Join the Tradition: A Weekend Just For You arents, Family, and Friends Weekend has been a celebrated tradition at Oswego State for over two decades. We invite you to participate in the continuing success of this event by registering for “Unity on the Lake,” scheduled for Oct. 18 to 20. Weekend events will offer a variety of activities that showcase the scholarly, creative, and athletic talents of Oswego State students. Included are performances by the Solid State and StateSingers jazz ensembles, tours of the city of Oswego as well as the campus, Shakespeare’s “A Midsummer Night’s Dream” by the theatre department

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and a Saturday night dinner. The Oswego Alumni Association will once again sponsor the Faculty/Staff Coffee for guests to interact with faculty and staff in an informal, social setting. You can meet professors and staff members from 10:30 to 11:30 a.m. in the Forum Restaurant in Hewitt Union. Parents, Family, and Friends Weekend at Oswego State offers a wide array of activities. For updated information on the Parents, Family, and Friends Weekend schedule of events or registration, visit the Web site at www.oswego.edu/campuslife/pff.html.

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To 26 student-athletes who qualified for the SUNY Athletic Conference Commissioner’s List, by maintaining a grade point average of 3.3 for three semesters. To the 93 Oswego student-athletes out of 625 total on the SUNYAC All-Academic Teams for the spring semester. To a physics professor who spreads the message that science is for everyone and a psychology professor who explores the mind’s effects on cardiovascular health, honored at Quest this year. Alok Kumar of physics received the President’s Award for Scholarly and Creative Activity and Brooks Gump of psychology received the Provost’s Award for Scholarly and Creative Activity.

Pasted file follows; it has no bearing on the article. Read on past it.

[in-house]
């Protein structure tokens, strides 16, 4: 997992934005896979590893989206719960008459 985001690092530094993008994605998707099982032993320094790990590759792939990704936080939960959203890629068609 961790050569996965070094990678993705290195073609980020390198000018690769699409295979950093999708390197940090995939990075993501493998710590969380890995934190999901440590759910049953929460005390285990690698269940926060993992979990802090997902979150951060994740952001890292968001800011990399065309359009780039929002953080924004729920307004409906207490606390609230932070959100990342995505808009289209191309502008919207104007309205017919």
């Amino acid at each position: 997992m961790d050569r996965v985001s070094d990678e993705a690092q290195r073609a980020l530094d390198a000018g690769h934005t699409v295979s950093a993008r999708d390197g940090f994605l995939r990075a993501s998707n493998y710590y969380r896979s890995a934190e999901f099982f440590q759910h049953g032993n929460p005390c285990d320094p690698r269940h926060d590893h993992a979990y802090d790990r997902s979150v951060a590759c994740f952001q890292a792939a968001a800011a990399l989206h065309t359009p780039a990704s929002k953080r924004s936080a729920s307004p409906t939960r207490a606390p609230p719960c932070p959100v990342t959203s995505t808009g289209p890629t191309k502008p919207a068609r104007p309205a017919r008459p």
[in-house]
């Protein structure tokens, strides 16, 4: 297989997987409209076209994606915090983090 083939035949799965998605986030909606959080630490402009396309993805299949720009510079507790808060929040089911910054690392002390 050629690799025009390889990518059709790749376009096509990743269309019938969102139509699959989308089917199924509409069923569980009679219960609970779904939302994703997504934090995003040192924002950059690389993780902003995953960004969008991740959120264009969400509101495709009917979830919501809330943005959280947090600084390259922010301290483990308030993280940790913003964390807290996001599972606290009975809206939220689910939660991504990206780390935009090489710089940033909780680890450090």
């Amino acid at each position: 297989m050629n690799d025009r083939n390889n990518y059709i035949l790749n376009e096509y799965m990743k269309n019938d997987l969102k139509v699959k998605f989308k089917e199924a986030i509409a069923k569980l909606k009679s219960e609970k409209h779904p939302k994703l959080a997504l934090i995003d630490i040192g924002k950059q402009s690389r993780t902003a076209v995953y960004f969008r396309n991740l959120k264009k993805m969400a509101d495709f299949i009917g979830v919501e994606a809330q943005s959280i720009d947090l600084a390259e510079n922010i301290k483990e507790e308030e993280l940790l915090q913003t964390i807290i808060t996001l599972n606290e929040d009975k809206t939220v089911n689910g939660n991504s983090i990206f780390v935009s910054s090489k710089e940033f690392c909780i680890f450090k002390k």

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To six undergraduate students and three graduate students who received $500 research and creative activity awards to work with faculty members on projects in psychology, art and zoology.

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To three members of the college community honored for their dedication to advising students. Lara Chappell of chemistry, Kelly Roe of art and Harry Shock of the Student Advisement Center are this year’s recipients of the President’s Awards for Excellence in Academic Advisement.

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To 39 Oswego students listed in the 2002 edition of Who’s Who Among Students in American Universities and Colleges. To five field hockey players selected for the 2001 National Field Hockey Coaches Association Division III National Academic Squad. To senior Jason Hawthorne, who recently became the first Laker to earn Academic All-American honors from the U.S. Intercollegiate Lacrosse Association, one of only 22 honorees nationwide this year.

OSWEGO PARENTS Published each semester by the SUNY Oswego Office of Alumni and Parent Relations Michele Reed, Editor Jim Russell ’84, Photographer Kiefer Creative, Design Midstate Litho, Production and Printing Office of Alumni and Parent Relations King Alumni Hall SUNY Oswego Oswego, NY 13126 Betsy Oberst, Executive Director Phone: 315-312-2258 FAX: 315-312-5570 E-mail: alumni@oswego.edu www.oswegoalumni.oswego.edu